Oral Surgery

What Are Wisdom Teeth?

Third molars are commonly referred to as wisdom teeth. They are usually the last teeth to develop and are located in the back of your mouth, behind your second molars. Their development is usually completed between the middle teenage years and early twenties, a time traditionally associated with the onset of maturity and the attainment of wisdom.

Types Of Impactions:

We will need to see you for a consultation to determine if you will benefit from wisdom tooth removal. A special x-ray of your mouth and jaws (panorex) will be taken to determine if your wisdom teeth are impacted, if there is room for them to erupt, and how difficult it will be to have them removed

  • Soft Tissue Impaction: There is not enough room to allow the gum tissue to retract for adequate cleaning of the tooth.
  • Partial Bony Impaction: There is enough space to allow the wisdom tooth to partially erupt. However, the tooth cannot function properly in the chewing process, and creates cleaning problems, among others.
  • Complete Bony Impaction: There is NO space for the tooth to erupt. It remains embedded in the jaw bone or if even partially visible requires complex surgical techniques for removal.The impacted wisdom tooth may also be in an unusual position and difficult to remove. This situation can also arise when the shape or size of the jaw bone and other facial structures make removal of this tooth significantly more complex.

Soft Tissue

Soft Tissue

Partial Bony

Partial Bony

Complete Bony

Complete Bony

Complete Bony

Complete Bony

TMJ Disorders and Facial Pain

Complete Bony

We believe in using evidence-based medicine to help our patients make real and positive improvements. The practice employs a caring, committed approach that is individualized for each and every patient. Our team are passionate about the pursuit of excellence in the treatment of temporomandibular disorders and are constantly learning so as to provide the highest quality and effectiveness of treatment for every patient..


TMD stands for temporomandibular disorders and encompasses a range of facial pain/dysfunction conditions that include intra-articular (inside the joint) and muscular problems. One of the major problems with TMD is that there is still no consensus on the cause, how to prevent, or how to treat these disorders. Fortunately though, if we pay heed to the quality scientific evidence that is available to us, we can treat these problems successfully. For most patients, the problem is nothing more than a strained/sprained joint. While most practitioners view TMD as a predominantly dental problem, the truth is that the TMJ is a joint, much like an ankle, a knee or a shoulder and should be diagnosed and treated as such. For patients with acute injuries, resting the joint and performing simple, conservative treatment will resolve the problem in a short period of time. For others the problem is chronic and requires more advanced treatment modalities. Because the TMJ complex is made up of living bone, ligaments and muscles, it is capable of repair, adaptation and healing.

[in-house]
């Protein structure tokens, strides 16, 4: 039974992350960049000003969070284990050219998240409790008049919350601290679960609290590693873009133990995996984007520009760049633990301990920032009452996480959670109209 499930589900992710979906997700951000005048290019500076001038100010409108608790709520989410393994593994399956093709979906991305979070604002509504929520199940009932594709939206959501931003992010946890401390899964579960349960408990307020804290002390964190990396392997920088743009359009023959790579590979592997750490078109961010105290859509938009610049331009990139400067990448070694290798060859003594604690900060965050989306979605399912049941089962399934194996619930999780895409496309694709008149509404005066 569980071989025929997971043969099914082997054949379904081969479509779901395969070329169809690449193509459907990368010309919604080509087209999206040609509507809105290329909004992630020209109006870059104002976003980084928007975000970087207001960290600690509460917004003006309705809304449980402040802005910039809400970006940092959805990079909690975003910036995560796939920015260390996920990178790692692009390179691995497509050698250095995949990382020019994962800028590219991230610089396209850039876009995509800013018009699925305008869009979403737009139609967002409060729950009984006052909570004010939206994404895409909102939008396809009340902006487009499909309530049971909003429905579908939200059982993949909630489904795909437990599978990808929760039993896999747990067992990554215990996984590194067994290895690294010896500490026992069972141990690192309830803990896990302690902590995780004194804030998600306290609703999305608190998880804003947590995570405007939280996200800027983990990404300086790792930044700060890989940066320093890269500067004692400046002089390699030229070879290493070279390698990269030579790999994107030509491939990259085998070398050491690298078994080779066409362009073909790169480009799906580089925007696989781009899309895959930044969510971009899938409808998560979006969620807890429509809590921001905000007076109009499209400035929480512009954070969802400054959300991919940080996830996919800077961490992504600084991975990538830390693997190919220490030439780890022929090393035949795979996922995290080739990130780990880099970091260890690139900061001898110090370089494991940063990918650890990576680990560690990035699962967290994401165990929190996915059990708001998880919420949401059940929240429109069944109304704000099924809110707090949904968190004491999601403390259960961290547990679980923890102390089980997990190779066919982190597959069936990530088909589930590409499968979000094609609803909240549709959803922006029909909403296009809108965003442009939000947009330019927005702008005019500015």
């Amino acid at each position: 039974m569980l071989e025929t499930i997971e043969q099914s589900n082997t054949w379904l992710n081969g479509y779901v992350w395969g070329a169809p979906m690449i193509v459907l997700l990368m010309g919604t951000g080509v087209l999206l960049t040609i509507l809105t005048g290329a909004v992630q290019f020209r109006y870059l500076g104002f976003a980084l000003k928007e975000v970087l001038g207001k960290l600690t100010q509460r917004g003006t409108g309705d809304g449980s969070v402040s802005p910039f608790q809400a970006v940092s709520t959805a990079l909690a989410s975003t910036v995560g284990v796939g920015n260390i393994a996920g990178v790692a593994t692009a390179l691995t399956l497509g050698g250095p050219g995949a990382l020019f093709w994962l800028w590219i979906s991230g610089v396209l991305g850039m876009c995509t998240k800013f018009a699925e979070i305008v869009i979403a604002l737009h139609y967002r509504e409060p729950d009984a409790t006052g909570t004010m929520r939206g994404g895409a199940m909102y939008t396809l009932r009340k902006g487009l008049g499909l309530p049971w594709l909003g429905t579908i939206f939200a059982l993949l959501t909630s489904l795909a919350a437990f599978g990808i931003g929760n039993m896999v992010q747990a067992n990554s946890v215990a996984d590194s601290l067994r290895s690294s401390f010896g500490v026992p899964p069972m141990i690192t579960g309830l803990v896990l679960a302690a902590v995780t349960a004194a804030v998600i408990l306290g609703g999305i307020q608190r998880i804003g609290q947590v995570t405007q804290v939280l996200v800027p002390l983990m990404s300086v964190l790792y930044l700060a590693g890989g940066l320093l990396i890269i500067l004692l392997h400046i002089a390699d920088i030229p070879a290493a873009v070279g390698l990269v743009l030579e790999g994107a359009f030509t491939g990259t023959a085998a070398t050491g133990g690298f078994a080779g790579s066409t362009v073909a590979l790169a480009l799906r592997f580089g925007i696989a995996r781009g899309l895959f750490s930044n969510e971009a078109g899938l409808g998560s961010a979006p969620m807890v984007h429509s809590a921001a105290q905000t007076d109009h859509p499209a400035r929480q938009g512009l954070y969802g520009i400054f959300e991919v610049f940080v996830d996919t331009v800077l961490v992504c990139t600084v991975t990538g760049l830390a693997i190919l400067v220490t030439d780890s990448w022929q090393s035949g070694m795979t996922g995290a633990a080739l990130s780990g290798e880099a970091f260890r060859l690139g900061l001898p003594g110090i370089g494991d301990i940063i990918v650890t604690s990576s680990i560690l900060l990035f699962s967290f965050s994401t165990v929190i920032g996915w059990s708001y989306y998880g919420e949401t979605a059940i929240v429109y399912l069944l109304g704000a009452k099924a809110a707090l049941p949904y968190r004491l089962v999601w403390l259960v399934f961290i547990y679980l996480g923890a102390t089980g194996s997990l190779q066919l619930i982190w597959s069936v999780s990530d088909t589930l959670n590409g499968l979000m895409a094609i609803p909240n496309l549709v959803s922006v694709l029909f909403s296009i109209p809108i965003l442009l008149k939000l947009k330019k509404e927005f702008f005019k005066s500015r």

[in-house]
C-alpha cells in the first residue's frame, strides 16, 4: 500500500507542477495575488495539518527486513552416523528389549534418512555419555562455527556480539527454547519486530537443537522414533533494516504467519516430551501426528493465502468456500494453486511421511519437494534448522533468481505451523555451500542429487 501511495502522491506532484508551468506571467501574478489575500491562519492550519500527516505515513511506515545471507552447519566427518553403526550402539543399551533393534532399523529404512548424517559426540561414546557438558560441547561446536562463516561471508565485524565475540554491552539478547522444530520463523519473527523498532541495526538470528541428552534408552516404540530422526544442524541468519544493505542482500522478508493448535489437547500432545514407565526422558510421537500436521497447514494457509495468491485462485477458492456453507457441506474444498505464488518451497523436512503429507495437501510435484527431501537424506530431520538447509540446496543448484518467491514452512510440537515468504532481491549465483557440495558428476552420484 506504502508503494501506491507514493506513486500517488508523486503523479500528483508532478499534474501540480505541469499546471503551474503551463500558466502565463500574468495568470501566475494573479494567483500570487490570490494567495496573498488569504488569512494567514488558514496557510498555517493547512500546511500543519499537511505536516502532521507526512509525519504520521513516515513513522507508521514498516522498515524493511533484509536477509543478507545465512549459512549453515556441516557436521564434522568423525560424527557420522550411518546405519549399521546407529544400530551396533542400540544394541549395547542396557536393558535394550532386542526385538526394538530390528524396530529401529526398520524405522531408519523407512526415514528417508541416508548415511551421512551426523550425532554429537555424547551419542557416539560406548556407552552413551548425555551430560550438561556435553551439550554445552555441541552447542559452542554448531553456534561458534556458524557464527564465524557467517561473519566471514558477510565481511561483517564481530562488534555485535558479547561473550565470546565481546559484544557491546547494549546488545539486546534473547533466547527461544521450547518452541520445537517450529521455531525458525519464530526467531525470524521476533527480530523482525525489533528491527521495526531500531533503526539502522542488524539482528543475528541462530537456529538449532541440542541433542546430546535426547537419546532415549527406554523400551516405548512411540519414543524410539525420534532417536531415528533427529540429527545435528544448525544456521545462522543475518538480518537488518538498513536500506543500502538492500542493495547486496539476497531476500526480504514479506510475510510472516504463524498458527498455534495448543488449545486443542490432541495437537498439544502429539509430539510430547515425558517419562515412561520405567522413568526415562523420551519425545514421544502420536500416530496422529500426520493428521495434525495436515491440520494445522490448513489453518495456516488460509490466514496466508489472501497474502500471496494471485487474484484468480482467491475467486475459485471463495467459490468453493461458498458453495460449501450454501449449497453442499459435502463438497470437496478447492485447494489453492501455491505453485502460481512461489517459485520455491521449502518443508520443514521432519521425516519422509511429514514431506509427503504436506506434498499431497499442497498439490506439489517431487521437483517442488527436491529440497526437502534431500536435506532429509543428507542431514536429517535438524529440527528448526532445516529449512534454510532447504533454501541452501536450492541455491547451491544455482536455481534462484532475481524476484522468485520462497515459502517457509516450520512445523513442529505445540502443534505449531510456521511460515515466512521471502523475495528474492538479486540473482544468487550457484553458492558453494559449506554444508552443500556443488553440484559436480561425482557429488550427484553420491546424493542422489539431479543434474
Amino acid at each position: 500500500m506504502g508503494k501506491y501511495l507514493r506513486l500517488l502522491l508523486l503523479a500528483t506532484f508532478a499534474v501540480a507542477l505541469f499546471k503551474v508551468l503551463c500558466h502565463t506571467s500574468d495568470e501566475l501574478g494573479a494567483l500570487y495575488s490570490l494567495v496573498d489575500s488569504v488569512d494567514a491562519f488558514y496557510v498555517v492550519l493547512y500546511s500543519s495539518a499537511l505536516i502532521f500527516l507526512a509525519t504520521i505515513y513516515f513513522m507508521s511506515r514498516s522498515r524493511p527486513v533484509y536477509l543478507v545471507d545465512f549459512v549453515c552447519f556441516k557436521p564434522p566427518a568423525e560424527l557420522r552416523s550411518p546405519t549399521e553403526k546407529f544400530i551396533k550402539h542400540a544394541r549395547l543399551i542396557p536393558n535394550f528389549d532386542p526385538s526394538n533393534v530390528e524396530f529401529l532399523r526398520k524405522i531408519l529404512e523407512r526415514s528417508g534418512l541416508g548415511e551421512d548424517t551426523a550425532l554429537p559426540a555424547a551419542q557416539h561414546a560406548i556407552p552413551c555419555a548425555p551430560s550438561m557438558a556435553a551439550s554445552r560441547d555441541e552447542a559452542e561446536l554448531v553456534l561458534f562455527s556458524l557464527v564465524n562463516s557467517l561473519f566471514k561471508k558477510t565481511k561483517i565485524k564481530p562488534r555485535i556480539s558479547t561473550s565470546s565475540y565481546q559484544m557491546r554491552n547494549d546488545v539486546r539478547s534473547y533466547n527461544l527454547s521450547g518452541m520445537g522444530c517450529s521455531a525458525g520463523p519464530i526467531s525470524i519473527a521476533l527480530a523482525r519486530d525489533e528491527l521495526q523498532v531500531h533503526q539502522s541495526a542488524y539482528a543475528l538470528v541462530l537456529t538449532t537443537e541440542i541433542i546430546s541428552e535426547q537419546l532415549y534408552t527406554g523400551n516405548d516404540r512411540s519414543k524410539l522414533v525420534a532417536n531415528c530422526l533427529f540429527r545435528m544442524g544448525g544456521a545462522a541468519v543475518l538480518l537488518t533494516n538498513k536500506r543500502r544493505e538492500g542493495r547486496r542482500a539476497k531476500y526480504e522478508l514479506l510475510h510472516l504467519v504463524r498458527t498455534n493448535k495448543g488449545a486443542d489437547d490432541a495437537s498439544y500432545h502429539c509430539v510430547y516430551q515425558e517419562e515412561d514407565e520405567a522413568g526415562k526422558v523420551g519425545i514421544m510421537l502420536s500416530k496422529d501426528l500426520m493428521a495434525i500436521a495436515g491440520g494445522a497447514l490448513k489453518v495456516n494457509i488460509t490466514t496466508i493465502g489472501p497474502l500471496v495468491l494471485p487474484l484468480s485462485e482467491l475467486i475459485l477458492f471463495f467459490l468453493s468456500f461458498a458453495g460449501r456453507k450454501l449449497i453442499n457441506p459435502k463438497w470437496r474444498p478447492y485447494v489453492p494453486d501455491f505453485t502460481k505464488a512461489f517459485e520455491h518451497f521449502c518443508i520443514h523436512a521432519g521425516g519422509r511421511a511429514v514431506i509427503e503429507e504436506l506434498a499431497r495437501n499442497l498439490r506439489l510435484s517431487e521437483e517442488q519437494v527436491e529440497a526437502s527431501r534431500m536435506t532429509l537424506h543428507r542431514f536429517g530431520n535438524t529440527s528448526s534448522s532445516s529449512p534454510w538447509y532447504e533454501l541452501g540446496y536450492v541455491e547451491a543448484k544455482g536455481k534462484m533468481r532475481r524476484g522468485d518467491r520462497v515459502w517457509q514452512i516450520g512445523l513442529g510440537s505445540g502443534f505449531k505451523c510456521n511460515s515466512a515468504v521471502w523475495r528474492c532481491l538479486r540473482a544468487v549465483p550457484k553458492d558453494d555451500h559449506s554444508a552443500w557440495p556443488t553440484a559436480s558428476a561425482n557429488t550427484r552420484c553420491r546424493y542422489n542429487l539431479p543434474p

• Pain in front of the ears (during opening, closing, chewing)
  • Clicking, popping, grinding, swooshing noises in the joints
  • Jaw locking closed or open
  • Pain or fatigue in the chewing muscles
  • Headaches
  • Earaches
  • Tinnitus (ringing in the ears)
  • Changes in occlusion (teeth not hitting correctly)


Treatment varies and may be different for each patient. Your treatment plan and care will be customized and tailored to your specific needs and diagnosis. Treatment options range from simple self-care to custom total joint replacement. Because, for most patients, TMD symptoms are usually self-limiting, simple, conservative modalities are used as first line treatments.

It is important to understand that TMD is a musculoskeletal disorder as opposed to a dental disorder and the teeth have little to do with it. Part of your initial appointment will involve your doctor formulating a special, individualized treatment plan that is tailor-made just for you..

Snoring and Sleep Apnea

People with obstructive sleep apnea (OSA) have disrupted sleep patterns associated with airway obstruction resulting in low blood oxygen levels as well as cardiovascular disease. When obstructive sleep apnea occurs, the airway is obstructed by excess tissues in the throat or tongue. This blocks the upper airway reducing or completely obstructing airflow. When the oxygen level in the brain becomes low enough, the sleeper partially awakens, the obstruction in the throat clears and the flow of air starts again, usually with a loud gasp.

Repeated cycles of decreased oxygenation lead to very serious cardiovascular problems. Additionally, these individuals suffer from excessive daytime sleepiness, depression, and loss of concentration.

Some patients have obstructions that are less severe called Upper Airway Resistance Syndrome (UARS). In either case, the individuals suffer many of the same symptoms.

The first step in treatment resides in recognition of the symptoms and seeking appropriate consultation.Oral and maxillofacial surgeons offer consultation and treatment options.

Complete Bony
Complete Bony